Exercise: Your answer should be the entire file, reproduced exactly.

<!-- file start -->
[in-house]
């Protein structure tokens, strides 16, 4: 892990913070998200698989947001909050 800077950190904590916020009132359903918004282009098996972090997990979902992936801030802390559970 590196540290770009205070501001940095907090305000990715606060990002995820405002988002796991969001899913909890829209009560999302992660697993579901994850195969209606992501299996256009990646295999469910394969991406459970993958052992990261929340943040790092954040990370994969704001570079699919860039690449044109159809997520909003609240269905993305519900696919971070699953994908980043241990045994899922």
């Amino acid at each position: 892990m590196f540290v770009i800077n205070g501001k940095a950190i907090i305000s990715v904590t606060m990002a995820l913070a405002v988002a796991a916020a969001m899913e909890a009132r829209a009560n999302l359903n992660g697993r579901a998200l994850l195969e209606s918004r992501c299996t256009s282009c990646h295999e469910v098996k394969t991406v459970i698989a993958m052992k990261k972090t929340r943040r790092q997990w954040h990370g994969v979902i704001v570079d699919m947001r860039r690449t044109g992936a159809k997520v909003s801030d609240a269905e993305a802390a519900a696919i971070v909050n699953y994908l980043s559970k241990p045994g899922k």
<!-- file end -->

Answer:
[in-house]
């Protein structure tokens, strides 16, 4: 892990913070998200698989947001909050 800077950190904590916020009132359903918004282009098996972090997990979902992936801030802390559970 590196540290770009205070501001940095907090305000990715606060990002995820405002988002796991969001899913909890829209009560999302992660697993579901994850195969209606992501299996256009990646295999469910394969991406459970993958052992990261929340943040790092954040990370994969704001570079699919860039690449044109159809997520909003609240269905993305519900696919971070699953994908980043241990045994899922």
């Amino acid at each position: 892990m590196f540290v770009i800077n205070g501001k940095a950190i907090i305000s990715v904590t606060m990002a995820l913070a405002v988002a796991a916020a969001m899913e909890a009132r829209a009560n999302l359903n992660g697993r579901a998200l994850l195969e209606s918004r992501c299996t256009s282009c990646h295999e469910v098996k394969t991406v459970i698989a993958m052992k990261k972090t929340r943040r790092q997990w954040h990370g994969v979902i704001v570079d699919m947001r860039r690449t044109g992936a159809k997520v909003s801030d609240a269905e993305a802390a519900a696919i971070v909050n699953y994908l980043s559970k241990p045994g899922k």